How Evictions Work – What Every Renter Needs To Know
Landlord-Tenant laws may vary slightly from state to state, but generally your landlord can not evict you without terminating the tenancy first.
Each state’s laws have very detailed requirements for landlords who want to end a tenancy. Each state has its own procedures as to how termination notices and eviction papers must be written and delivered (“served”) to you. Landlords must follow state rules and procedures exactly.
This usually means the landlord must give you adequate written notice, in a specified way and form. If you don’t move (or reform your ways — for example, by paying the rent or finding a new home for the dog) after proper notice, the landlord can file a lawsuit to evict you. In order to win an eviction, the landlord must prove that you did something wrong that justifies ending the tenancy.
Notice of Termination for Cause – Although terminology varies somewhat from state to state, there are basically three types of termination notices that you might receive if you have violated the rental agreement or lease in some way:
- Pay Rent or Quit Notices – are typically given to you when you have not paid the rent. These notices give you a few days (three to five in most states) to pay the rent or move out (“quit”).
- Cure or Quit Notices – are typically given to you if you violate a term or condition of the lease or rental agreement, such as a no-pets clause or the promise to refrain from making excessive noise. Usually, you have a set amount of time in which to correct, or “cure,” the violation.
- Unconditional Quit Notices – are the harshest of all. They order you to vacate the premises with no chance to pay the rent or correct a lease or rental agreement violation. In most states, unconditional quit notices are allowed only if you have:
- repeatedly violated a significant lease or rental agreement clause,
- been late with the rent on more than one occasion,
- seriously damaged the premises, or
- engaged in serious illegal activity, such as drug dealing on the premises.
Notice of Termination Without Cause – Even if you have not violated the rental agreement and have not been late paying rent, a landlord can usually ask you to move out at any time (assuming you don’t have a fixed term lease) as long as the landlord gives you a longer notice period. Say, 30 days or 60 days. Some areas have “just cause eviction protections” and “rent control exceptions.” Following receipt of a termination notice, if you haven’t moved out or fixed the lease or rental agreement violation within the allotted time, the landlord must properly serve you with a summons and complaint for eviction in order to proceed with the eviction.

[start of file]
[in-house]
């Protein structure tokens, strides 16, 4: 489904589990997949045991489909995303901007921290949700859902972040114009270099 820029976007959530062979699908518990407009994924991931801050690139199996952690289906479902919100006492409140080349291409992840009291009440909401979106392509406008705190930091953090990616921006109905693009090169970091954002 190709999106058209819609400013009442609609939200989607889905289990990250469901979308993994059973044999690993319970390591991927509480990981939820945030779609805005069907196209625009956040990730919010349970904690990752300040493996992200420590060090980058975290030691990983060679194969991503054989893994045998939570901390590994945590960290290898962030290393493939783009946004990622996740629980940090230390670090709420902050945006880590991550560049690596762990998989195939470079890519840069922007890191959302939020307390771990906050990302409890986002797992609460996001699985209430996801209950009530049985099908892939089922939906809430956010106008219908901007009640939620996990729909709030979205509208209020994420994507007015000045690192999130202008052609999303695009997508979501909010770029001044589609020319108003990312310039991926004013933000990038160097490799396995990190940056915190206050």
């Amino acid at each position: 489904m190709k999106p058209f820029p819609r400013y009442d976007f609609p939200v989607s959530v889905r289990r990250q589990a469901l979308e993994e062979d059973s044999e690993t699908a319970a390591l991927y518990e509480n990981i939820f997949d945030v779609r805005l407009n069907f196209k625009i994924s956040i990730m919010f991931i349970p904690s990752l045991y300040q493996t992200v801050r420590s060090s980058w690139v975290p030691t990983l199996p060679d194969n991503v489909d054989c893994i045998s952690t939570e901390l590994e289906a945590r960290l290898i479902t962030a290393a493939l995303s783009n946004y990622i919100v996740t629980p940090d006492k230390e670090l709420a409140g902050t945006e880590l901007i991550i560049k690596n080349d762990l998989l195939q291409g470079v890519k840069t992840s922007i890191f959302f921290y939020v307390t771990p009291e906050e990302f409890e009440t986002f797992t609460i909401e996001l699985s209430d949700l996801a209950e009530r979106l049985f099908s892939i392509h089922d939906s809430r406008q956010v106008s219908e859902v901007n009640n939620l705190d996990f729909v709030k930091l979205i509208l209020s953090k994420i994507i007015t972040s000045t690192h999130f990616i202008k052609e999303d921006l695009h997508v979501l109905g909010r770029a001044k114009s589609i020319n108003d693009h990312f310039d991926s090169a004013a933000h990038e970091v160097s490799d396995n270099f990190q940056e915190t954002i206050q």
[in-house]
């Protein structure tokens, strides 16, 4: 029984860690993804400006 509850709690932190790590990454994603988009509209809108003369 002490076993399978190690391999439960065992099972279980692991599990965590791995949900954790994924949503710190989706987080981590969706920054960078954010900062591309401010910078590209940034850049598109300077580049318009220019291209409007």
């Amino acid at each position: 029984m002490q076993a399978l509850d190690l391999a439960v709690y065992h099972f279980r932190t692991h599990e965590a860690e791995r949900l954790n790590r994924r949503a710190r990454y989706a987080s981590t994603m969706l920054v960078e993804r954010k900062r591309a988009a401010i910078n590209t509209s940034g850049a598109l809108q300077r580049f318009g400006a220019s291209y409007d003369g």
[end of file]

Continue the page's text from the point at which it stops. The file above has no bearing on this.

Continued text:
If you do get hauled into court, you may be able to diminish the landlord’s chances of victory. Perhaps you can point to improper paperwork in the preparation of the eviction lawsuit. Illegal landlord behavior, such as not maintaining the rental property in habitable condition, will serve as a good defense, as would a claim that the eviction lawsuit is in retaliation for your insistence on needed, major repairs.
Even if the landlord wins the eviction lawsuit, the landlord can’t just move you and your belongings out onto the sidewalk. Landlords must give the court judgment to a local law enforcement office, along with a prescribed fee. A sheriff or marshal gives you a notice that the officer will be back within a few days to escort you off the property. At that point, it’s best to acknowledge defeat and leave on your own steam. Count on losing any deposit. You are responsible for the landlord’s cost of the eviction, and any property cleanup. Any uncollected losses can be reported on your credit report.